The 50th season of “60 Minutes” launches Sunday (CBS/2, 7:30 p.m.) with a little birthday surprise: Oprah Winfrey, who joins the iconic magazine as “special contributor.” I spoke recently with the show’s longtime showrunner, Jeff Fager, about this new face and a few other topics, notably the show’s future and its glorious — sometimes contentious — past. Fager, who joined the show in 1989 as the producer for correspondent Steve Kroft, has written a book, “Fifty Years of 60 Minutes: The Inside Story of Television’s Most Influential News Broadcast,” which will be published Oct. 24.

Oprah’s certainly a major departure for “60.” What will she bring to the show?

Our sensibilities are so similar and she wants to cover stories with impact. That’s why this fits so well. Her first story is about the divide in America — a panel discussion — and she’s just so good at bringing things out of people, which is what our correspondents do.

She is beloved by millions, but she’s also a politicized personality — an important backer of both President Barack Obama and Hillary Clinton’s candidacy. Any concern that viewers will see her that way?

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She and we will be judged based on the work she does here. I’m not concerned about that one bit. You can’t see that she’s coming from any particular place and we’re going to be proud of the work she does here. In terms of background and history, she reminds me a little bit of Mike Wallace, who had a full career before starting at “60,” but the one thing he did that stands out as with her was the interview and that ability to absorb.

 

How many pieces a year will she do?

At first I thought four or five, but she’s motivated and it could be more. She sees that at this particular moment, it’s a nice place to be and there are not many news programs who can still attract the mass audience we do.

What will “60” evolve to in the next 10 or so years — or even beyond?

We’ve always stuck to our values and standards — that hasn’t changed and won’t.

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Nevertheless, the world is rapidly changing around you — almost more in the past couple of years than in the past 50. Doesn’t that present a profound challenge?

In terms of delivery of the program, that is going to change dramatically in the next 10 years. We work [play] very well on mobile devices, for example. We’re fortunate in that way.

But the “60” audience is older and accustomed to the way things have always been. You will adapt, but will they?

Our audience is actually a lot younger than the cable news audience — our viewers’ average age is around 59. But we also know that in the future, people aren’t going to be watching broadcast television the way they do now. Nevertheless, that translates well for us because we translate so well in the digital world.

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That  may well be, but I’d argue that part of the magic of “60” is that Sunday 7 p.m. appointment habit. Will that be irrevocably lost in the all-digital future?

 We are still an appointment for 90 percent of the people who watch, [but] crystal-balling 10 years from now, it’s hard to imagine where we will be delivered. If in a digital format, that’s not a bad way to watch and in fact a good way.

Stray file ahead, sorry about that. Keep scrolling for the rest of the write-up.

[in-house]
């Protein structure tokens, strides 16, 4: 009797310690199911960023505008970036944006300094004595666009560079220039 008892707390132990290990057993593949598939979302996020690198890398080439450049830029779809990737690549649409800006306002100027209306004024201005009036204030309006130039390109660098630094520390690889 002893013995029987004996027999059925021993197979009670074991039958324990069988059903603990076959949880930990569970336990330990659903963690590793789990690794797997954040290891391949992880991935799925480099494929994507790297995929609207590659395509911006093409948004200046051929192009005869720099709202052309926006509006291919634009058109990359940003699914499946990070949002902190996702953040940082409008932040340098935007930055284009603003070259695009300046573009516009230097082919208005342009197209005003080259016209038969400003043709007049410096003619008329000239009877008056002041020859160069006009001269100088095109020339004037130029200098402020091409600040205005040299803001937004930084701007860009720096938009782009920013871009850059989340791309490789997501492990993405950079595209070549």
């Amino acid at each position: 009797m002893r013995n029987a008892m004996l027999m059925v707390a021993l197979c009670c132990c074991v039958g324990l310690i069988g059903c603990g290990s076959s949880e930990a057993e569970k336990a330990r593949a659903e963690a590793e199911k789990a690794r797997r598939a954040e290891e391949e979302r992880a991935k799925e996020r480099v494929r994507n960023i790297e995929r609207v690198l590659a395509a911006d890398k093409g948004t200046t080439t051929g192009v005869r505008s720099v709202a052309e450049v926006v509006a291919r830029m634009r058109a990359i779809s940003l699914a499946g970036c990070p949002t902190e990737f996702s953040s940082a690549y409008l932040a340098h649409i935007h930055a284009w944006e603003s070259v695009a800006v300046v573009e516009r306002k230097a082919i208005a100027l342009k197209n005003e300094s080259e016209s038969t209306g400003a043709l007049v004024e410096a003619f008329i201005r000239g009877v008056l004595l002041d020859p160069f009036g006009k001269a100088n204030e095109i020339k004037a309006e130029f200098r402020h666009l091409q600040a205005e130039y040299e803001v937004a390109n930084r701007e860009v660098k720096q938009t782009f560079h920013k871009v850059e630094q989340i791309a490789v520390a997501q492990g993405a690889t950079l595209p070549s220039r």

Let’s talk quickly about the extraordinary history of this show. The high points are many, but as you write in the book, the lowest was around the 25th anniversary so-called “Tobaccogate,” when CBS lawyers forced the show to spike a story about a tobacco industry whistleblower. How bad was that moment?

 

It was our worst moment, and it’s very difficult looking back and thinking what could we have done differently. It was also probably the best story that ever came into “60 Minutes” and the company said we couldn’t air it. .. . If Don [Hewitt, legendary “60” founder, who died in 2009] had resigned, it might have been the end of the program.

The “60” spinoff — “60 Minutes II,” which launched in ’99 and wrapped in 2005 — was another interesting part of the history, and yielded ’gate: Memogate a discredited story about President George W. Bush’s service in the Air National Guard, based on a memo that appeared to have been forged. Was “60 II” a mistake in hindsight?

  Absolutely not a mistake. It was an amazing place where great stories were being broadcast for five, six years.

Nevertheless, Memogate did come out of the show, and effectively ended Dan Rather’s long career at CBS News. Have you both patched up your differences?

I was never at war with Dan. I love him and he was one of the greatest correspondents that ever worked at CBS and always felt that way. And if you look at the history of “60,” it took off the moment he joined [in 1975].

The death of Bob Simon [in 2015] was a huge shock, but “60” had endured other blows over the years and of course continued, even thrived. Not many other programs could manage that. How did this one?

The deaths of Bob and Ed Bradley [in 2006] were both huge shocks and nothing had prepared us for them. . . It’s always been an ensemble of reporters. Mike was first among equals and I still think of him as the ultimate “60 Minutes” correspondent. But even he didn’t want to be thought of as a star figure. He recognized that it’s the ensemble that makes us so good.

There does appear to be one irreplaceable figure: Andy Rooney [who died in 2011]. I believe you had talked to Jon Stewart about taking his place?

Yes [the discussions went on for years]. I don’t think he ever wanted to do it, but he was tempted. He had enough on his plate. I feel it’s almost impossible to replace Andy. He’s just one of those figures who fit into that world so perfectly. I never felt pressure to fill the role and never felt that it had to be filled. I miss him and love him, but I’m not going to put something on that doesn’t work for us.